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# Finding the vertex of a parabola in standard form

Sal rewrites the equation y=-5x^2-20x+15 in vertex form (by completing the square) in order to identify the vertex of the corresponding parabola. Created by Sal Khan and Monterey Institute for Technology and Education.

## Want to join the conversation?

• why does the quadratic equation have to equal 0?
and why does the root of quadratic equation need y to equal 0?
• Anything times 0 will equal 0 (1x0=0;2x0=0;3x0=0;4x0=0 etc) therefore if (x-5)(x+3) = 0, either x-5 = 0 or x+3=0, therefore either x=5 or x=-3, but if (x-5)(x+3) = 15; x can equal an infinite number of values, as long as it equals 15, therefore, one cannot definitely say what the value of x is, unless the entire equation equals 0
• why is it that to find a vertex you must do -b/2a? is there a separate video on it?
• A parabola is defined as
𝑦 = 𝑎𝑥² + 𝑏𝑥 + 𝑐 for 𝑎 ≠ 0

By factoring out 𝑎 and completing the square, we get
𝑦 = 𝑎(𝑥² + (𝑏 ∕ 𝑎)𝑥) + 𝑐 =
= 𝑎(𝑥 + 𝑏 ∕ (2𝑎))² + 𝑐 − 𝑏² ∕ (4𝑎)

With ℎ = −𝑏 ∕ (2𝑎) and 𝑘 = 𝑐 − 𝑏² ∕ (4𝑎) we get
𝑦 = 𝑎(𝑥 − ℎ)² + 𝑘

(𝑥 − ℎ)² ≥ 0 for all 𝑥
So the parabola will have a vertex when (𝑥 − ℎ)² = 0 ⇔ 𝑥 = ℎ ⇒ 𝑦 = 𝑘

𝑎 > 0 ⇒ (ℎ, 𝑘) is the minimum point.
𝑎 < 0 ⇒ (ℎ, 𝑘) is the maximum point.
• Is there a video about vertex form?
• Not specifically, from the looks of things. When Sal gets into talking about graphing quadratic equations he talks about how to calculate the vertex. On the other hand, there are several exercises in the practice section about vertex form, so the hints there give a good sense of how to proceed.
• In which video do they teach about formula -b/2a
• Why does x+4 have to = 0?
• Because then you will have a y coordinate for a given x. When x-4 = 0 (i.e. when x =4) you are left with just y=21 in the equation: because
4-4=0
0^2=0
-3(0)=0
This leaves the equation looking like y=0+21
Then you know that when x=4 that y=21. Then you have solved for x and y.
If you want to think about it a different way you could use y=f(x). Then f(4)=21. Some people might find the f(x) way easier to understand.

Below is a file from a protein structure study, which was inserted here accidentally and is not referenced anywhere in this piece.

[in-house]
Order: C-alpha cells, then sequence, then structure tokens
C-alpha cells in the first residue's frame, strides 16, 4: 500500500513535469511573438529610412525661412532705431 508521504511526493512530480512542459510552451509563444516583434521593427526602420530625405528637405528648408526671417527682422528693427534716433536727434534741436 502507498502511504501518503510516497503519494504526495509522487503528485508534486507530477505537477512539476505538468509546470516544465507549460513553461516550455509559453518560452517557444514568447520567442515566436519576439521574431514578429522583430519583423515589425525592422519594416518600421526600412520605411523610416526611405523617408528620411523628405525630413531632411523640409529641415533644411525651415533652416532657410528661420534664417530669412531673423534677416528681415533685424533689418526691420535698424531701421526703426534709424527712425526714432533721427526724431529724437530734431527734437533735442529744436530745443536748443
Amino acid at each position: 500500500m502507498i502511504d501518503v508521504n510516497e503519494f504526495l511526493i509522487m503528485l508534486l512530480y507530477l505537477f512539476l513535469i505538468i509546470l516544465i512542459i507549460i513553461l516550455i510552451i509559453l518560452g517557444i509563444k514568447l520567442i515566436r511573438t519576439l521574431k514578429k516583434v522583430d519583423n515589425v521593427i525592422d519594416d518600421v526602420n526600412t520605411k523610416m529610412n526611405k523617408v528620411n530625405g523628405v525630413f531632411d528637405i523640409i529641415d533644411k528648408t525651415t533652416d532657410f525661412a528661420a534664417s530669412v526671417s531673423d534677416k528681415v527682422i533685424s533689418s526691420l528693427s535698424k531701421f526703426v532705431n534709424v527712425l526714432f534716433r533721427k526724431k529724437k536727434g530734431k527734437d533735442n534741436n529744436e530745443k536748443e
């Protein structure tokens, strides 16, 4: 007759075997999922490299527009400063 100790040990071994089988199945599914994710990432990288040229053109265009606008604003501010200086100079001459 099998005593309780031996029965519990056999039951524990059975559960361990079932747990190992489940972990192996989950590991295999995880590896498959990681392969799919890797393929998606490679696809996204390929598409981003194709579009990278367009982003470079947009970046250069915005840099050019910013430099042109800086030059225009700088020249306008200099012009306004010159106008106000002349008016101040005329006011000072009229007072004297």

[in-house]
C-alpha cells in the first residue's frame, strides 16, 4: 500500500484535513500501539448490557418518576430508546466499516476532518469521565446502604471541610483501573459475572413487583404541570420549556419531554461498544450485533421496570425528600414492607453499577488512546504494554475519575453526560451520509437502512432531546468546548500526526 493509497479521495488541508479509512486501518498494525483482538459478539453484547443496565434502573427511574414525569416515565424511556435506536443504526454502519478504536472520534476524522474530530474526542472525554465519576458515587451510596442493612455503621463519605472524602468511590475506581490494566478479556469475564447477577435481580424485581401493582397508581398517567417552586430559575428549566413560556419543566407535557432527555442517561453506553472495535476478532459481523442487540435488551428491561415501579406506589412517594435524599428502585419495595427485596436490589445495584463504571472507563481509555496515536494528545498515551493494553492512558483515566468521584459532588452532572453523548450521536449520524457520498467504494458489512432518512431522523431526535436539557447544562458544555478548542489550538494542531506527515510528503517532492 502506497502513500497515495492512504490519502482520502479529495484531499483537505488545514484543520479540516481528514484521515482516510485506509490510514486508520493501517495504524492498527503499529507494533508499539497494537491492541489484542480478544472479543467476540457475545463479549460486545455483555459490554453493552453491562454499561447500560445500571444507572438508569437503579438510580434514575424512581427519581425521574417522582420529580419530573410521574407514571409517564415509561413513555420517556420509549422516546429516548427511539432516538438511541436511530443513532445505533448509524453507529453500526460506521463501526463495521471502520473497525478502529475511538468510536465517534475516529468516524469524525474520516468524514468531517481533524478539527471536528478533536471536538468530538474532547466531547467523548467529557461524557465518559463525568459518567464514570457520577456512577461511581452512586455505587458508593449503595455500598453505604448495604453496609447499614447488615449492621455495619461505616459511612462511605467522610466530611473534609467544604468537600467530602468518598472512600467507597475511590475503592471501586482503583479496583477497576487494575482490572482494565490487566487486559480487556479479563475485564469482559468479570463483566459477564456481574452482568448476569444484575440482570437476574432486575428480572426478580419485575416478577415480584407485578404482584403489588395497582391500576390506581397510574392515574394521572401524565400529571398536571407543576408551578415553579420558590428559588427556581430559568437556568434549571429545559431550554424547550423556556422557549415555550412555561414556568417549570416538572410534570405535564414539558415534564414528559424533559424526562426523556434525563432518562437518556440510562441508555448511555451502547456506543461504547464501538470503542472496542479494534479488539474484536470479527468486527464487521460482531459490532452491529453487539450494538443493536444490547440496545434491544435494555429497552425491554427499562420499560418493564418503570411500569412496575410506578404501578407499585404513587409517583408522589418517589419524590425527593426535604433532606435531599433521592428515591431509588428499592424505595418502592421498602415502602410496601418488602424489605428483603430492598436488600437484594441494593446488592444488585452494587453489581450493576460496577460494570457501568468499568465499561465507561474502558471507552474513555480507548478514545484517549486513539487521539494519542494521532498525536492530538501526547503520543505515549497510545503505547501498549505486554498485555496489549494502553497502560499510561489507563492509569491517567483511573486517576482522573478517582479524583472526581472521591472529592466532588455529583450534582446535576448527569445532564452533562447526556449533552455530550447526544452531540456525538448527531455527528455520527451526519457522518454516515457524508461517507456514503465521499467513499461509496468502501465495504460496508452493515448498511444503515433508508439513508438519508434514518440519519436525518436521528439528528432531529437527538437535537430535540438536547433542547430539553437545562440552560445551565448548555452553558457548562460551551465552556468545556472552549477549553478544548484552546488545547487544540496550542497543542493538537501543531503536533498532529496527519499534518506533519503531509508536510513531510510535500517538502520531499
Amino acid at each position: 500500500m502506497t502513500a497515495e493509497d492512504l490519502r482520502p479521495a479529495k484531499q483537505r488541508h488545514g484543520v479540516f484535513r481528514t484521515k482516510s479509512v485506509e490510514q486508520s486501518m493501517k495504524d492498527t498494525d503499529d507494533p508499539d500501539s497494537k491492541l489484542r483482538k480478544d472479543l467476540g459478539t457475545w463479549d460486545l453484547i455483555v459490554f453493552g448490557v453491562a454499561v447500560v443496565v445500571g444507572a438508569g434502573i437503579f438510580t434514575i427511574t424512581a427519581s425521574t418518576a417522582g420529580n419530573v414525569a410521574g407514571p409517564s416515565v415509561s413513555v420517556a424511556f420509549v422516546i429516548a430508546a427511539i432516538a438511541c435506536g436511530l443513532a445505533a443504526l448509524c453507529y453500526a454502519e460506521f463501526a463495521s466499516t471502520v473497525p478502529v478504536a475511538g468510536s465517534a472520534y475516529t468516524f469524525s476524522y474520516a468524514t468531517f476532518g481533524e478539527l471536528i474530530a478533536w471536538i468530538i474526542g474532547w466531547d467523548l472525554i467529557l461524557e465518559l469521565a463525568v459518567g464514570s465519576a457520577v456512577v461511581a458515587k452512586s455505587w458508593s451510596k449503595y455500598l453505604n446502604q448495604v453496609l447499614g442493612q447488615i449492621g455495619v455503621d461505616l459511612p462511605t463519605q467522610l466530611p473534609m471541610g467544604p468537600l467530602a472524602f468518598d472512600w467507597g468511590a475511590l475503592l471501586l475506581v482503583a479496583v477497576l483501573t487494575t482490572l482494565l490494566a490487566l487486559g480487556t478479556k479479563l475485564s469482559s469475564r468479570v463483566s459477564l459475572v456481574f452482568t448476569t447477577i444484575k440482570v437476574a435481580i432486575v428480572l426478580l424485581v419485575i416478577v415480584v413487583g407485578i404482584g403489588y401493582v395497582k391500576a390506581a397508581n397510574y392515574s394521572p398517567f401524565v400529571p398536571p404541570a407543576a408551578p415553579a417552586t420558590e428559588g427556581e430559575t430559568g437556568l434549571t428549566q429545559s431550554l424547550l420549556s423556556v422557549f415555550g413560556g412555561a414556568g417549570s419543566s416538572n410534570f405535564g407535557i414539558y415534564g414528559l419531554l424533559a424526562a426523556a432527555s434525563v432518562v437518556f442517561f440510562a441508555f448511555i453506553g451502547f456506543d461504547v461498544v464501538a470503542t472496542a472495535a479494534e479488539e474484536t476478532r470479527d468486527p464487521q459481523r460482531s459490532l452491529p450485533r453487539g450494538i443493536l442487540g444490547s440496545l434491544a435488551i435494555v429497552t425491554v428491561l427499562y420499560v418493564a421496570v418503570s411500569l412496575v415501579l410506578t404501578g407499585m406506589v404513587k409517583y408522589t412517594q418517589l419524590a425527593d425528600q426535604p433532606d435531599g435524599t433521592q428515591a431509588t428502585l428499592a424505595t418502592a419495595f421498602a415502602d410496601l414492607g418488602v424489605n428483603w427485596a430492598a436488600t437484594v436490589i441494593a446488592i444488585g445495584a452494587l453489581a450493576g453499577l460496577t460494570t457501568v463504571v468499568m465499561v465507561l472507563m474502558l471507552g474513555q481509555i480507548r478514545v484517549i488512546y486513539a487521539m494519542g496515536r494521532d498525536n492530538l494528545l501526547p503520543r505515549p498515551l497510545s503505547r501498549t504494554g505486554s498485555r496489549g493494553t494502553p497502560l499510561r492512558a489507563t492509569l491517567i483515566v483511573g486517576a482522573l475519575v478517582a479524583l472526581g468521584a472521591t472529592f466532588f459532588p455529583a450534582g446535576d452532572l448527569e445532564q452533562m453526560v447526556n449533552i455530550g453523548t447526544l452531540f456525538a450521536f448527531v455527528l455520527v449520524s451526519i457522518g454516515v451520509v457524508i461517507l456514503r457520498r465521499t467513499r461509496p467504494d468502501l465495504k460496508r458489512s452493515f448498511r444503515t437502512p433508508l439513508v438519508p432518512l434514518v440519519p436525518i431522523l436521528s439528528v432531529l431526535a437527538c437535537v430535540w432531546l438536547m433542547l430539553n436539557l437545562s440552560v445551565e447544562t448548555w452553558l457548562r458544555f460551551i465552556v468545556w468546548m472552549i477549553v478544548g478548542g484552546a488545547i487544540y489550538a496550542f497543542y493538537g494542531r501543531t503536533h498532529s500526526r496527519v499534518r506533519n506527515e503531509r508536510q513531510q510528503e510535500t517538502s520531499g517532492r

• Why is x vertex equal to -b/2a ?
• At how does Sal get x=4? Wouldn't the expression -3(x-4)^2 have to equal - 21 for the whole equation to equal zero?
• You want that term to be equal to zero and to do that x has to equal 4 because (4-4)^2 is equal to zero.
• How can we find the domain and range after compeleting the square form?
• The Domain of a function is the group of all the x values allowed when calculating the expression.
In this exercise all x values can be used so the domain is the group of all the Real numbers.
Examples to functions that would limit the domain would contain operations like:
Division - Because division by 0 is not allowed
Square root - Because Square root of a negative number is not a real number
As you can see there are no such operations in this exercise.
The Range of a function is the group of all the y values that result from calculating the function for all the x values allowed (the Domain).
As Sal explains in the last part of the video when you bring the parabola to its vertex form it is easier to see the Range.
The free coefficient, i.e., the C in the video, is either the minimum or the maximum point of the Range.
The sign of the leading coefficient, i.e., the A in the video, determines whether it is the minimum or the maximum.
If A>0 the parabola open upwards (we call it smiling :-) and all other values of y will be greater than C, i.e., C is minimum and the Range is y>=C
If A<0 the parabola open downwards (we call it weeping :-) and all other values of y will be smaller than C, i.e., C is maximum and the Range is y<=C
In this exercise A is (-3) and it is negative, so 21 is the maximum and the Range is y<=21
Hope it helps :-)